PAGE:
Paul Findley's Op-Ed on Carter book[edit]

Paul Findley, [3] --64.230.121.192 18:20, 9 February 2007 (UTC)

I just added this source in bibliographical format to the main article Palestine Peace Not Apartheid. I had already moved the anon IP user's comment here, but realized later that the user probably intended people to consider adding the source to the appropriate sec. of the references list, which I did. Hope that's okay. --NYScholar 20:58, 9 February 2007 (UTC)

Deborah Lipstadt[edit]

Added in Lipstadts accusation of "soft-core denial" against Carter. Not sure why Lipstadt isnt listed as an academic/journalist critic already.—Preceding unsigned comment added by DJSemtex (talkcontribs) 15:50, February 10, 2007 (UTC)

She's an academic. Quotations from Lipstadt (along with linked sources) are already in Wikiquote regarding both the book and commentary about the book: see Wikiquote: Negative...Academics. This article includes "selected" negative comments, not every single negative comment: Please read the archived talk pages for this article and the article Palestine Peace Not Apartheid; consensus is to avoid a so-called "quotefarm". This material does not need repetition in this article. (See the replies to your unsigned comments already made in the article on the book.) Lipstadt's article about Carter's book is also already listed in the references; her name is linked and the discussion is already in a section of the article on her. See the tag re: WP:BLP as well. "Accusation[s]" against a living person are libelous and putting them in an article on a living person for the sake of putting in such "accusation[s]" violates Wikipedia policy. She is already listed both in Wikiquote (Please click on the link to it in the main articles) and in the references list and in the link to her own article (Please read it). I do not think that this is notable enough to highlight further; it is already accessible in the article about her, with corrected citations.--NYScholar 08:27, 13 February 2007 (UTC)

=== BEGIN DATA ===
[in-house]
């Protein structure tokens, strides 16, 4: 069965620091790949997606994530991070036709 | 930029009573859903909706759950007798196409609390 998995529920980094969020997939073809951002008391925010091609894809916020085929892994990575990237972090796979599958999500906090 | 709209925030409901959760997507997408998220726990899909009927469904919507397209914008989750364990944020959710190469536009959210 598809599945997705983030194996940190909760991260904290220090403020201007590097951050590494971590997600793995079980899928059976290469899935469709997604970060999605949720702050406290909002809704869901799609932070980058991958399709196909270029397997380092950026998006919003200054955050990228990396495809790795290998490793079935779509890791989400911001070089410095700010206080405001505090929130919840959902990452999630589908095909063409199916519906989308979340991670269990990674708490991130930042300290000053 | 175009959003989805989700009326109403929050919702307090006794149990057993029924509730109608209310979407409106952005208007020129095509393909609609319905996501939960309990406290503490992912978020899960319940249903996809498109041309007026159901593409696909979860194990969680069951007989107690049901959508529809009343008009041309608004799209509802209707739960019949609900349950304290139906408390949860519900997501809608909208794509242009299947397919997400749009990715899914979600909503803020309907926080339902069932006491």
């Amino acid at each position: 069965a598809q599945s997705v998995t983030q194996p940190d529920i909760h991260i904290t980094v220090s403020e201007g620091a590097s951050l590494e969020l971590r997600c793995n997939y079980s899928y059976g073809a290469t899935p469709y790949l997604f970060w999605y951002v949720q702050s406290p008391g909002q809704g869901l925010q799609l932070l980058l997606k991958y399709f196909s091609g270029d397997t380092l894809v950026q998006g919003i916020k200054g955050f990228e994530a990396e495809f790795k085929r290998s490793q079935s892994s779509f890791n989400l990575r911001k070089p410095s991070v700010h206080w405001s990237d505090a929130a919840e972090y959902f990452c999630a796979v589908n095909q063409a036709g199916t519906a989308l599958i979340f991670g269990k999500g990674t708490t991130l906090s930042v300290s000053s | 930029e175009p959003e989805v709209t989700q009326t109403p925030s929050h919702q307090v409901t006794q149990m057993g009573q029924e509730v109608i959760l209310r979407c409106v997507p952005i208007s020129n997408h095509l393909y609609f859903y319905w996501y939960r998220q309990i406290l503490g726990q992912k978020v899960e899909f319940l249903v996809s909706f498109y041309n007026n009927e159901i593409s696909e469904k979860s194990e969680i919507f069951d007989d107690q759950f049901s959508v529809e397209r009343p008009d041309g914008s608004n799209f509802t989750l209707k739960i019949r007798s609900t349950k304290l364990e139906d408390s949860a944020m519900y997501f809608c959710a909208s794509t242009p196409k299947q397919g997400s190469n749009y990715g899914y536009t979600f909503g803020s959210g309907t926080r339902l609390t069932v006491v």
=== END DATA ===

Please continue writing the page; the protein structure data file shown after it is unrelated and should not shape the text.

Please See previous comments on the page of the main article and please sign and date comments. If you are a new user, please consult Wikipedia guidelines, including talk page header links. If you do add material, you need to do so in a manner consistent with the hard work on citations formatting that others preceding you have done. The format needs to be consistent. Do not just toss in external links and unclear citations. Authors, titles, publications, dates of publication, and dated accessed are necessary in notes format. All that material re: Lipstadt's quotation is already provided in Wikiquote. Please read it. And please sign your comments with four tildes in Wikipedia format. (See talkheader.) Thank you. --NYScholar 08:27, 13 February 2007 (UTC)

Despite my own sense that the material is already covered well in Wikiquote, I've added some development on Lipstadt to the article as economically as I could, giving full citations to the sources in the prevailing format for this article. --NYScholar 14:11, 13 February 2007 (UTC)

As tagged above (tag "Controversial"): "This is a controversial topic, which may be under dispute. Please read this talk page [including archived talk pages] and discuss substantial changes here before making them. Make sure you supply full citations when adding information to highly controversial articles." --NYScholar 15:34, 13 February 2007 (UTC)

Removal of personal attack[edit]

Information.svg Welcome to Wikipedia. Although everyone is welcome to contribute constructively to the encyclopedia, we would like to remind you not to attack other editors. Please comment on the contributions and not the contributors. Take a look at the welcome page to learn more about contributing to this encyclopedia. Thank you. (Personal attack removed) --NYScholar 13:01, 13 February 2007 (UTC)

Removal of obvious vandalism[edit]

By 69.229.8.34. Warning to this user. You will be blocked if you persist in this behavior. --NYScholar 08:37, 17 February 2007 (UTC)

Shulamit Aloni's "aparatheid" quote[edit]

NYScholar, why did you delete my quote of Shulamit Aloni arguing that Israel has "apartheid"? [4] It supports Yossi Beilin's acknowledgement that Israelis themselves use that kind of criticism. This is an important issue, because Americans were accusing Carter of anti-Semitism by using the word "apartheid". This shows that even notable Israelis like Aloni, a former Knesset member, use the word "apartheid" themselves to describe Israeli policies, just as Carter does. Nbauman 05:24, 21 February 2007 (UTC)